The Illinois Biometric Information Privacy Act has been in effect since 2008. There has been little awareness of this law until this year. Between July 2017 and October 2017, there have been at least 26 class action suits filed in the Illinois state courts by employees against their employers alleging violations of the Act. Companies being sued have included Intercontinental Hotels, Mariano’s, Zayo Group, Peacock Foods, Superior Air Ground Ambulance Service, Bob Evans Restaurants, Hyatt Corp. and Alliance Ground International.
The Act applies to any private entity in possession of biometric identifiers or biometric information. What is a biometric identifier? It includes a retina or iris scan, fingerprint, voiceprint, or scan of hand or face geometry. Biometric information means any information based on an individual’s biometric identifier used to identify an individual. Most of the lawsuits filed to date have been against employers who use fingerprinting as part of a timekeeping system.
The Act requires businesses collecting biometric identifiers or biometric information to develop a written policy establishing a retention schedule and guidelines for permanently destroying biometric identifiers and biometric information and making such policy available to the public. The Act also requires that no business will collect, capture, purchase or receive a person’s or customer’s biometric identifier or biometric information unless (1) it informs the person that a biometric identifier or biometric information is being collected or stored; (2) it informs such person the specific purpose and length of term for which the biometric identifier or biometric information is being collected, stored, and used; and (3) receives a written release from the person. The Act also restricts the business from selling or disseminating a person’s biometric identifier or information, and requires that the business use reasonable care in storing, transmitting and protecting the biometric identifier or information.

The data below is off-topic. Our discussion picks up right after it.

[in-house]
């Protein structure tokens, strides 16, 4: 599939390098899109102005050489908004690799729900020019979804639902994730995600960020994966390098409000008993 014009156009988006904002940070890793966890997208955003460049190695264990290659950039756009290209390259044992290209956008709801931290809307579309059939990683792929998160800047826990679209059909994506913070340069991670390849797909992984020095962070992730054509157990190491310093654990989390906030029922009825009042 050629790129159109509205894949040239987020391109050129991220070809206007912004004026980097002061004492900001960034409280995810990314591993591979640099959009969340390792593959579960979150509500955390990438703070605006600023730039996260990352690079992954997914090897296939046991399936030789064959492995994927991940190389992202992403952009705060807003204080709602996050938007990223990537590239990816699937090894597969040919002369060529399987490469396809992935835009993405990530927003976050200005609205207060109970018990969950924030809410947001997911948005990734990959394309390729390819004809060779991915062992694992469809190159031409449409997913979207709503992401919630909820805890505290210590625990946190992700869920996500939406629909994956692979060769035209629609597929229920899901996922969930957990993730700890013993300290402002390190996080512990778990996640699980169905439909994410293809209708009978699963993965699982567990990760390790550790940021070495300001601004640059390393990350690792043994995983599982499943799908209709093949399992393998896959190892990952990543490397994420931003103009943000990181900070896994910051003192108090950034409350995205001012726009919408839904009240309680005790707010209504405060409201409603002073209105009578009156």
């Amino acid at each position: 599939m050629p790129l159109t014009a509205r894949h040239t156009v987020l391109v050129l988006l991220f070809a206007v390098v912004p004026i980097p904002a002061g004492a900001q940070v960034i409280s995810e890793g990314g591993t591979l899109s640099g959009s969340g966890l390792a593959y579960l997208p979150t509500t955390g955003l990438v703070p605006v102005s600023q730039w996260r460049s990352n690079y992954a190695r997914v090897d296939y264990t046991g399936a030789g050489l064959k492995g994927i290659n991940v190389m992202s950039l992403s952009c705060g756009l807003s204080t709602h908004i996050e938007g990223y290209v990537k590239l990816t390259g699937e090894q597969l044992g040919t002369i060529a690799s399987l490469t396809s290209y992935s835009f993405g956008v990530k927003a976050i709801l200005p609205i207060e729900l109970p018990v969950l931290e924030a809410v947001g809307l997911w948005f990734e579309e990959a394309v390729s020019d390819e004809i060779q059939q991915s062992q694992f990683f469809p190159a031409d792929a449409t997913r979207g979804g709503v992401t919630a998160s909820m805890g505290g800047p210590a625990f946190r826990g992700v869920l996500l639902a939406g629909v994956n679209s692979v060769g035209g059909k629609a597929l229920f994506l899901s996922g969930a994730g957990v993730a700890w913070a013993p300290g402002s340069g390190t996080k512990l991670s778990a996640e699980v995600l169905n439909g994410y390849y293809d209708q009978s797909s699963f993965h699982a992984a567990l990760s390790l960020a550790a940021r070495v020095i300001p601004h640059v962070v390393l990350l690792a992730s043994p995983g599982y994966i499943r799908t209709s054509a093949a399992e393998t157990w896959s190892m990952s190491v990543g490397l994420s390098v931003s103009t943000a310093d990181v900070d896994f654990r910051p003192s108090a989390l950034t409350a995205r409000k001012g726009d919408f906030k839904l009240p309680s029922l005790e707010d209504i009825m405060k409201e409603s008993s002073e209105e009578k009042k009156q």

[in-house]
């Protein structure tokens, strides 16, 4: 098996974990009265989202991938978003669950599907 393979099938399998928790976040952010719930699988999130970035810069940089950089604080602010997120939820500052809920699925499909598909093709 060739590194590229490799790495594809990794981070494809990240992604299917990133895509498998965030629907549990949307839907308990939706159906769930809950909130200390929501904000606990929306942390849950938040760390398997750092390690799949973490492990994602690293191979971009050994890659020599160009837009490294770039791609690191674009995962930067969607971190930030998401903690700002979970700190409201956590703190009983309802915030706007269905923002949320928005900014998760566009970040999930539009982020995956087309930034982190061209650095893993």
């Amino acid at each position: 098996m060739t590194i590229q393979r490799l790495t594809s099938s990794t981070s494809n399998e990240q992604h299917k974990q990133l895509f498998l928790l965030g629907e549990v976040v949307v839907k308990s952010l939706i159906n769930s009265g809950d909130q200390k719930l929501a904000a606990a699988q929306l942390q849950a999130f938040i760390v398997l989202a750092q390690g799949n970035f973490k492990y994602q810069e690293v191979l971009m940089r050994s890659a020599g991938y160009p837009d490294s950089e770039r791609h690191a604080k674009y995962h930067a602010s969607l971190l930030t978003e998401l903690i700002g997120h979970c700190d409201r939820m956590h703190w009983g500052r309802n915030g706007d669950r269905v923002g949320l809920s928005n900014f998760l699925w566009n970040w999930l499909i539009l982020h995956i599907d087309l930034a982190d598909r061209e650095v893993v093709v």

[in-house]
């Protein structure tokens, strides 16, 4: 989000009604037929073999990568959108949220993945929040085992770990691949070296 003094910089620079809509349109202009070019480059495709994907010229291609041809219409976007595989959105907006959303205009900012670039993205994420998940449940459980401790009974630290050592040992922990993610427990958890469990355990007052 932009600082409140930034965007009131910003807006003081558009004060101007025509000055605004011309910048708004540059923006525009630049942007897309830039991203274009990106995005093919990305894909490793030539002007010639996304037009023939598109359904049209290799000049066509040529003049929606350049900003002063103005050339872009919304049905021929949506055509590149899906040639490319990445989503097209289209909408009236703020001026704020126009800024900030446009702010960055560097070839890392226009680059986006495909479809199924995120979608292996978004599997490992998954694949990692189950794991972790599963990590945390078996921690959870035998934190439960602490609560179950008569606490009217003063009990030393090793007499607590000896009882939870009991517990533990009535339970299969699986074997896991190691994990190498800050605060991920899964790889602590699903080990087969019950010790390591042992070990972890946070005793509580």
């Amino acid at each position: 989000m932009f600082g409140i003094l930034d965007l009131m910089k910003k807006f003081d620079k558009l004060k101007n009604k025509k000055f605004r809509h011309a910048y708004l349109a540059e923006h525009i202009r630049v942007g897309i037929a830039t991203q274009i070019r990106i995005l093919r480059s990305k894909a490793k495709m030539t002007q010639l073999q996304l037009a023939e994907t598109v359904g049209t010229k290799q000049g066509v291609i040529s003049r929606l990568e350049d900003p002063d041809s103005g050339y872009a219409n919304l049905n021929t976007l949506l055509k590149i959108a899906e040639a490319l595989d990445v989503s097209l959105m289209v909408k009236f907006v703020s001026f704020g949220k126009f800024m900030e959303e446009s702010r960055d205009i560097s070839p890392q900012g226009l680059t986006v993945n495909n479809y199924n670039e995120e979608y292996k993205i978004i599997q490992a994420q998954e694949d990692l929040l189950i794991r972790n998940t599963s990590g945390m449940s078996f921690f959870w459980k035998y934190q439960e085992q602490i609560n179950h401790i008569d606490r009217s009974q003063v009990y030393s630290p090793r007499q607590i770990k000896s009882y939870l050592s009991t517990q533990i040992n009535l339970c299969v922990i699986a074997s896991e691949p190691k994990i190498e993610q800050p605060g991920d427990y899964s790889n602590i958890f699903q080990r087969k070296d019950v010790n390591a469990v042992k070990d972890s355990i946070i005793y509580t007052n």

The Act permits any person aggrieved by a violation of the Act to bring a lawsuit in state court (or a supplemental claim in an existing federal court claim). The person can recover at a minimum $1,000 for each violation resulting from the business’ negligence in not complying with the Act, or $5,000 for each violation resulting from the business’ intentional violations of the Act. If the person has actual damages higher than those amounts, the actual damages will be awarded to them. The Act also provides for the award of attorney’s fees and costs.
What should an Illinois business do if it currently collects biometric identifiers from employees or customers of the business? If the company wants to continue this collection, it should immediately take steps to prepare the required written policy, establish procedures for notifying the employees or customers in writing of the collection and obtaining written releases, establish procedures for safely destroying the biometric identifiers and information when it is no longer needed, and provide for necessary safeguards to protect the biometric identifiers and information collected. Businesses may also want to consider offering some consideration to employees in exchange for a release of claims.
Franchisors who provide or designate software or point of sale systems for use by franchisees that collect biometric identifiers should take note of this law if they have franchised locations in Illinois. Currently Illinois and Texas are the only states that have biometric privacy laws.